And if you prefer your meaty meal in hand-held form, you'll want one of Zaidi's wraps. Specifically, the slightly spicy beef boti with lettuce, onions, and minty chutney wrapped in parata, whose thinner texture, Syed tells me, is better with grilled meats than naan (which is better for scooping) and closer to the Pakistani street food staple.
More memorable than the grilled meats are the curries. And if Zaidi's becomes famous for one of them, it most likely will be the chicken qorma.
Don't be put off by the bones in the bone-in chicken. Stewed together for hours with large handfuls of spices, they are partially responsible for making this rugged concoction so delectable. The rest of the credit goes to its rich gravy, which is lusciously intense, and packed with enough cloves, cardamom, and cinnamon in its mix of spices to camp out in your mouth for hours.
Other curries are wonderful as well.
Haleem, a specialty in Karachi, is made with chunks of beef simmered with barley, lentils, and spices and sprinkled with sticks of fresh ginger, crispy fried onions, and cilantro. Constant stirring makes the texture of the stew almost paste-like, but its taste is deliciously savory and spicy all the same. Even better is the Pakistani national dish of beef nihari, a seductively aromatic, burnished brown creation of tender beef shank with garlic, chilies, and shredded ginger. Glistening with oil and with a bold beefy flavor bright with spice, it's substantial enough to get you through one meal, and maybe even the next. Lastly, there's the goat karahi, more or less the Pakistani version of a late-night meal. Served as a pile of chunky pieces of meat coated in a clingy stew of sweet tomatoes and spicy green chilies, it's first-rate enough to be eaten at any time of day.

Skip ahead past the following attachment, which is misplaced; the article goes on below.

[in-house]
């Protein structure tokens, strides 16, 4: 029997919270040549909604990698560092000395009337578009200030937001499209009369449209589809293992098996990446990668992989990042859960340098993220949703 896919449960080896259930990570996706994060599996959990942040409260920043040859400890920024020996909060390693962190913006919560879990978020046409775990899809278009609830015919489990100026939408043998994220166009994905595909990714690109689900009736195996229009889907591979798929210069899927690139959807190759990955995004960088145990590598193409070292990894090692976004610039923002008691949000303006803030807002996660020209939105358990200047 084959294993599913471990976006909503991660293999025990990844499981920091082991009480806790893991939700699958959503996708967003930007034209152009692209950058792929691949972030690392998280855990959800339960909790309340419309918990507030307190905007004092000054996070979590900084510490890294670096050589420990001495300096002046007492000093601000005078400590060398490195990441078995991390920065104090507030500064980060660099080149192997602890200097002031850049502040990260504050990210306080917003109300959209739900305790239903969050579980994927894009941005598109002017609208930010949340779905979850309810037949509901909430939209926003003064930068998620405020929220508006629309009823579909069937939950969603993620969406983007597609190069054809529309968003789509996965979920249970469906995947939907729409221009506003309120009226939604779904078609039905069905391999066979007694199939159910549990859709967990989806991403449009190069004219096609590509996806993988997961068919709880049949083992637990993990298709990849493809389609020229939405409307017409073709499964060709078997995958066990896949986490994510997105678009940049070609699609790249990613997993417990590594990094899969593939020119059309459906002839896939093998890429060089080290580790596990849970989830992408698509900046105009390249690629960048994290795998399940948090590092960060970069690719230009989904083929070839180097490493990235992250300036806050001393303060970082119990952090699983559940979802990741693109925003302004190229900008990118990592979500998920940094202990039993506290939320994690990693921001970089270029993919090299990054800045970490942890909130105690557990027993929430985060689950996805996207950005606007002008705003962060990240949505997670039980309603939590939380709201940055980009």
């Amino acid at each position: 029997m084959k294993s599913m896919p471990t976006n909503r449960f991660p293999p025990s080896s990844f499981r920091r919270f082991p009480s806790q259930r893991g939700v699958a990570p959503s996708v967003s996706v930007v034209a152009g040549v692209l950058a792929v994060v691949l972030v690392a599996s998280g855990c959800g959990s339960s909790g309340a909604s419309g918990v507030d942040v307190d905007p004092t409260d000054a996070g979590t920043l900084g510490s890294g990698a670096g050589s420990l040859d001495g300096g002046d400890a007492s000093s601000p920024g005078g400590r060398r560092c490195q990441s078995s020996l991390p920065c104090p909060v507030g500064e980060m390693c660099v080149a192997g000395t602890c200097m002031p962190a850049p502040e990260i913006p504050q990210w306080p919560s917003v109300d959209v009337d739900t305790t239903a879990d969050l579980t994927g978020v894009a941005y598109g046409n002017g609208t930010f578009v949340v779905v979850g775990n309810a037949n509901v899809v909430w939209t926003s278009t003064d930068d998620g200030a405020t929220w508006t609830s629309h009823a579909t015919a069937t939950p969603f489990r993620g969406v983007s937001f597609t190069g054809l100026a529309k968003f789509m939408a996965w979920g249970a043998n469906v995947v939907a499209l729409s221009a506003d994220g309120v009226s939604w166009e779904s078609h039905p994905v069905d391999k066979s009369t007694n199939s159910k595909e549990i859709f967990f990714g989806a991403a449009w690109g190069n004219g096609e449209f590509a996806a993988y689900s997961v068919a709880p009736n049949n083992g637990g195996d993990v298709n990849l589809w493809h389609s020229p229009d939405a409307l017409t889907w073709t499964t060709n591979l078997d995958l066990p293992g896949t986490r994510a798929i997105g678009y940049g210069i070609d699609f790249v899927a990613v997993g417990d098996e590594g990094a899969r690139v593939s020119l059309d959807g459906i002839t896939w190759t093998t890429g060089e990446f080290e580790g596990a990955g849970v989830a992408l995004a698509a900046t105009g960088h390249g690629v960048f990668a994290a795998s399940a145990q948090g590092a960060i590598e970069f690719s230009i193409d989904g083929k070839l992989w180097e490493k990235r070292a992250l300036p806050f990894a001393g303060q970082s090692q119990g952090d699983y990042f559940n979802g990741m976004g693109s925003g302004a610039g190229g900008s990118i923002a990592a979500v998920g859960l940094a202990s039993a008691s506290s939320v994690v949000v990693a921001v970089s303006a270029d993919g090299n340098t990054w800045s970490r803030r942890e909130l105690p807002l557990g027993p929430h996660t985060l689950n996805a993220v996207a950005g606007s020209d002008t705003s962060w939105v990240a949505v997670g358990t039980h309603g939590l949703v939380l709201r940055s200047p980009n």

If you like this story, consider signing up for our email newsletters.
SHOW ME HOW
You have successfully signed up for your selected newsletter(s) - please keep an eye on your mailbox, we're movin' in!
Veggie dishes fall into Tabassum's territory, and you could start and stop at two of them: a creamy and ginger-heavy dish of golden paneer masala made with cubes of Indian cheese and the lentil-heavy daal. A common side dish with meals in Pakistan, this simple, protein-packed creation can be made in several varieties, two of which I tasted at Zaidi's: a lightly seasoned and decidedly un-stew-like creation Tabassum calls a "dry daal," topped with fried onions, and a spicier, soupier version equally enjoyable.
After dinner, don't miss a small bowl of kheer, a Pakistani and Indian rice pudding. Creamy, lumpy, and flavored with generous amounts of cardamom, it comes topped with ground pistachios and slivers of almonds for a seasoned, sweet, and nutty flavor. It's best paired with an order of poori parata. The light and flaky bread is perfect for scooping up bites and becomes almost pastry-like in the process.
Like its strip-mall storefront, Zaidi's small interior is plain — a scattering of tables and chairs, a few hints of décor, and a TV that, when it's on, sometimes plays Indian music videos a bit too loud — but the hospitality of Syed and Tabassum makes the experience a pleasant one. As the only two employees of their restaurant, service can be slow if the place is busy, but one of them always has time to explain dishes, aid first-timers in selecting a new favorite, and to stop back at your table to ask how the food is tasting.
Your answer, like mine, will most likely be, "Delicious."